Tuesday, 29 November 2011
Ric: heading south for the winter
Now that the eventful and rarity-filled observatory season has finally petered out to its wintry, blustery end, there is just time left for me to write a valedictory blog post before I depart south to my wintering grounds, exchanging the cold and stormy Orcadian climate for the street-level smog and ambient crack fumes of Greater Manchester. I am glad to say, though, that I will be returning to the clean subarctic air of North Ron early in the spring, and am already looking forward to what promises to be an equally exciting sophomore season at the bird observatory.
My departure does mean that, from this week, I will be handing over the responsibility of updating the observatory’s sightings blog to Mark, who will continue to keep you informed of any interesting bird news until I get back. I will, of course, continue to keep a scrupulous eye out for any grammatical slips and solecisms creeping into his postings, and will endeavour to intervene and hastily eradicate any greengrocers’ apostrophes and dangling participles faster than you can say “Harlequin Duck’s”.*
The never-ending series of gales and hailstorms in the last week have given us an opportunity to tackle the inevitable accumulation of end-of-season paperwork: Mark and I have been busy slogging our way up the mountain of ringing data that needs to be entered into the computer system and finishing off all our rarity descriptions from earlier in the year. It is an unfortunate by-product of successful birding and ringing that it tends to leave you with a backlog of tedious computer work, but at least it gives you something to do indoors on these stormy November days.
The weather has also been keeping us busy with practical maintenance work this week. Horrendously strong winds in the early hours of Saturday morning tore a couple of windows out of the observatory roof and ripped the polytunnel to shreds, leaving us with some improvised emergency repairs to do during the day. Mark and Kevin were quickly out of bed and to clamp the remaining loft windows down with mole grips before more damage could be done, and in the afternoon we managed to block the hole with wooden boards tied down with string. There are already yet more gales looming on the horizon, but we should be able to make our repairs robust enough to last until we can get someone out here to do it properly. The polytunnel covering is clearly beyond repair, and will have to wait until the spring to be replaced.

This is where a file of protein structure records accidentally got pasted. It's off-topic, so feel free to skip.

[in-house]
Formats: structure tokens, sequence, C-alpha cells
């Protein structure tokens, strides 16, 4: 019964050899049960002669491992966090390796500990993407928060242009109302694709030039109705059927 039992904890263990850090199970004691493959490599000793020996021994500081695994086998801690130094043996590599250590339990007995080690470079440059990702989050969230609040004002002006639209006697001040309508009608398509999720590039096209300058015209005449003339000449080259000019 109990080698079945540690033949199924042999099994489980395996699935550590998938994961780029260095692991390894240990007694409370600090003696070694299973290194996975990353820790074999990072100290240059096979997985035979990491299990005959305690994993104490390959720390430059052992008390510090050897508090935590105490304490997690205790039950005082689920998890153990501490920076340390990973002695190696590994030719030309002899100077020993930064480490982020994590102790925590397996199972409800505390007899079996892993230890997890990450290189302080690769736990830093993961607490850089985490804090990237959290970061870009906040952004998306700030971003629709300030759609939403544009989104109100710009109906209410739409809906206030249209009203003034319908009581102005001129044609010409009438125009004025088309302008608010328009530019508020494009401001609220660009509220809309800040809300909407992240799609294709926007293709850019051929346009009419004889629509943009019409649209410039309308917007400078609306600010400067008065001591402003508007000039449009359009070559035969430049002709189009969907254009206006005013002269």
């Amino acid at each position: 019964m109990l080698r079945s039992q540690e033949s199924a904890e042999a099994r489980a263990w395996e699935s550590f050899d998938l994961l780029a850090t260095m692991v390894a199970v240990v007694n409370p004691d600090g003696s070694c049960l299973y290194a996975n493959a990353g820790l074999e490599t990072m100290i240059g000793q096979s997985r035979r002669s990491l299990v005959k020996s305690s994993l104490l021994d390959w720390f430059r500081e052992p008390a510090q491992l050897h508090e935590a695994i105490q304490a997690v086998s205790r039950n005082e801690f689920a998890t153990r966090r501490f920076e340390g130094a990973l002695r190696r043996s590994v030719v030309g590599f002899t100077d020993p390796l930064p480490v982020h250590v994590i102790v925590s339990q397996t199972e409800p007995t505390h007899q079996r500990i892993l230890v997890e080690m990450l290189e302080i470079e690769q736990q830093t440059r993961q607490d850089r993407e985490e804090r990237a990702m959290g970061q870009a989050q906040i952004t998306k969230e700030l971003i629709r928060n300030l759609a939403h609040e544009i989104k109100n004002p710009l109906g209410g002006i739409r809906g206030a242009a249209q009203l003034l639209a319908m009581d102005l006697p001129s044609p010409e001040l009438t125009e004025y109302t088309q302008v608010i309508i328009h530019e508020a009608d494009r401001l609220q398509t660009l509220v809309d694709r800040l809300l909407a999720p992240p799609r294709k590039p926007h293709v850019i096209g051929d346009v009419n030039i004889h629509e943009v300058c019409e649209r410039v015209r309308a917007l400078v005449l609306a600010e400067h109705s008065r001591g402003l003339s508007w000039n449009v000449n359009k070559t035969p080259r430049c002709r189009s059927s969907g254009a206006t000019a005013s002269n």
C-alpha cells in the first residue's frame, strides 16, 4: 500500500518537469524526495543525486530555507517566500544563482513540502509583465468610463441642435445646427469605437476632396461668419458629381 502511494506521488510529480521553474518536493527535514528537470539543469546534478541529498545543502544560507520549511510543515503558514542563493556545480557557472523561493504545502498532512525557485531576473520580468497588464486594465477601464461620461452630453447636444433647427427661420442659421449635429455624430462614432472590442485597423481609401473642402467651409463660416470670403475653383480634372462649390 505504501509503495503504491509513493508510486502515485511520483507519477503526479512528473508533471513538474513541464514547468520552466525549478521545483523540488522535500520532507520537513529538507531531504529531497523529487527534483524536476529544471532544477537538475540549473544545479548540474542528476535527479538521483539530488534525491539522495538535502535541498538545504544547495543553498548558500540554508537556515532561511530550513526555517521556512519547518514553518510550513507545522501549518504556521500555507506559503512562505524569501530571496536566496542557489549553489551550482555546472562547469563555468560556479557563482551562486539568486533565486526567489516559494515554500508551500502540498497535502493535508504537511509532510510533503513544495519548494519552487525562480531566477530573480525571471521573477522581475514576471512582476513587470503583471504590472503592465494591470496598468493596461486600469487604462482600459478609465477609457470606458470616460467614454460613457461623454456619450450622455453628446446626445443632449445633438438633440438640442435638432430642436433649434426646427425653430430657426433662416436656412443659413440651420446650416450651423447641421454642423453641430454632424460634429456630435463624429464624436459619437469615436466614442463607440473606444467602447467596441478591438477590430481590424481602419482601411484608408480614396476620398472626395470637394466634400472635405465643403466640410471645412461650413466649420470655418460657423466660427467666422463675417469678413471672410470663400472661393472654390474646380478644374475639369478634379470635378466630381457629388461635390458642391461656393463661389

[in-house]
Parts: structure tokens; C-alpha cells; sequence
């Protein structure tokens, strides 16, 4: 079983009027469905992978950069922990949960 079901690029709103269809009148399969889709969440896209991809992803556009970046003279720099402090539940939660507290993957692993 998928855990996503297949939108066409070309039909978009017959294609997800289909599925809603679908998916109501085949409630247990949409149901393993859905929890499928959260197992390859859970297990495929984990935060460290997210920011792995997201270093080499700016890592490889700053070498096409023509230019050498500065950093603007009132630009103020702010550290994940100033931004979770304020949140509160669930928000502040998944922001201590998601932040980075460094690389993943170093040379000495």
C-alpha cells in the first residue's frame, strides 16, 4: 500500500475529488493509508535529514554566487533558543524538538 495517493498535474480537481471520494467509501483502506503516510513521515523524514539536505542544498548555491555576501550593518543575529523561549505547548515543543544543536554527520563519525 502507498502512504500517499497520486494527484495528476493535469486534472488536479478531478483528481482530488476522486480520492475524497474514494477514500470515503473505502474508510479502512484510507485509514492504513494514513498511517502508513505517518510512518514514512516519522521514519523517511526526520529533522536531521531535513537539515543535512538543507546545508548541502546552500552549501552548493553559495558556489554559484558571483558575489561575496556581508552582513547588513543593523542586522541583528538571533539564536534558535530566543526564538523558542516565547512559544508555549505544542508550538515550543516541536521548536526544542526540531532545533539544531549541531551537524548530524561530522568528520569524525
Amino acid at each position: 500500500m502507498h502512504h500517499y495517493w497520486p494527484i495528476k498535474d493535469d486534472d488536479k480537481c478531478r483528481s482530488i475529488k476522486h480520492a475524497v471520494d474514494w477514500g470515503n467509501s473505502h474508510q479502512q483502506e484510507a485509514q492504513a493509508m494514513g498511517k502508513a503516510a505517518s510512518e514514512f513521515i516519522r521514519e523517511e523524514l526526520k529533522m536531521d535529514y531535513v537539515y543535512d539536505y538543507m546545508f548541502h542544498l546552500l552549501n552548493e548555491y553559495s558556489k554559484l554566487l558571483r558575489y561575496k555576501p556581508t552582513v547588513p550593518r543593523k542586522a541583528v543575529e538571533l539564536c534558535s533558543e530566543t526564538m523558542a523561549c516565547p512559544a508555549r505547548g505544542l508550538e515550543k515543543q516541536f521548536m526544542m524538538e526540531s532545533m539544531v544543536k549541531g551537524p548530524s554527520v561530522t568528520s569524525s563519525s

It is fortunate that we had had the foresight to remove all the potted plants from the already-damaged polytunnel before the latest storms ripped the plastic sheeting off completely.
Our efforts to patch up the gap in the roof seem to be holding up so far, even though the wooden sheets are mainly held in place by pieces of the guy cord that we normally use for the mist nets.
A welcome feature of island life in recent weeks has been the introduction of Saturday afternoon badminton sessions at the community centre. Attendance has not exactly been high so far, and one week we were turned away because the sports hall had been set out with tables and chairs for a book sale and coffee evening, about which we had completely forgotten; but Mark, Gavin and I have been enjoying our weekly dose of sporting activity and I expect them both to keep practising and become expert badminton players by the time I return. They might even be able to beat me.
I have now got just a couple of days left to finish the last few pages of ringing data, pack my bags, try to find one last rare bird, and dig out an ample quantity of Stugeron and ginger biscuits to last me the ferry journey from Kirkwall to Aberdeen – a sea-crossing that I am not particularly looking forward to. The rest of the observatory staff will be staying on the island for most of the winter, repairing any more weather damage, continuing the hitherto unsuccessful attempts to catch Bean Geese and swans at night, and, most importantly, rehearsing their parts and trying on their body-stockings for the spring pantomime.
*An effort that I’m sure will be appreciated in Tense Towers, if nowhere else.